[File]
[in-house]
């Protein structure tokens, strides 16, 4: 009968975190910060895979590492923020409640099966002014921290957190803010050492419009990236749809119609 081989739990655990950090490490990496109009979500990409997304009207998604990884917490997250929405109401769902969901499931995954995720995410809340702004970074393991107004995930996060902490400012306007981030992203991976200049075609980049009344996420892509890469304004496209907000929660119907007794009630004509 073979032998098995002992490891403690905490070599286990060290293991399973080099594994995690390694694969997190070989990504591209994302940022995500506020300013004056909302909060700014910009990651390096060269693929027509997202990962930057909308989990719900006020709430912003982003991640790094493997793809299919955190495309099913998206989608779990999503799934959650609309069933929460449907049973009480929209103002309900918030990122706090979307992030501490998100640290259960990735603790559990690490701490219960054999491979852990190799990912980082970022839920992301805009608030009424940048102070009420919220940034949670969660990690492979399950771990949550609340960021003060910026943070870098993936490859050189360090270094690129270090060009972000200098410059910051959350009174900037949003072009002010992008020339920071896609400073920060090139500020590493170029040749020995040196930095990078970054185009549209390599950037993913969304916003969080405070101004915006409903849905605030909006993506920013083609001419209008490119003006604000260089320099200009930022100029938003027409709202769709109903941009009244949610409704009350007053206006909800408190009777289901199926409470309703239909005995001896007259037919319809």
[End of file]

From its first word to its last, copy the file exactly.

[in-house]
């Protein structure tokens, strides 16, 4: 009968975190910060895979590492923020409640099966002014921290957190803010050492419009990236749809119609 081989739990655990950090490490990496109009979500990409997304009207998604990884917490997250929405109401769902969901499931995954995720995410809340702004970074393991107004995930996060902490400012306007981030992203991976200049075609980049009344996420892509890469304004496209907000929660119907007794009630004509 073979032998098995002992490891403690905490070599286990060290293991399973080099594994995690390694694969997190070989990504591209994302940022995500506020300013004056909302909060700014910009990651390096060269693929027509997202990962930057909308989990719900006020709430912003982003991640790094493997793809299919955190495309099913998206989608779990999503799934959650609309069933929460449907049973009480929209103002309900918030990122706090979307992030501490998100640290259960990735603790559990690490701490219960054999491979852990190799990912980082970022839920992301805009608030009424940048102070009420919220940034949670969660990690492979399950771990949550609340960021003060910026943070870098993936490859050189360090270094690129270090060009972000200098410059910051959350009174900037949003072009002010992008020339920071896609400073920060090139500020590493170029040749020995040196930095990078970054185009549209390599950037993913969304916003969080405070101004915006409903849905605030909006993506920013083609001419209008490119003006604000260089320099200009930022100029938003027409709202769709109903941009009244949610409704009350007053206006909800408190009777289901199926409470309703239909005995001896007259037919319809």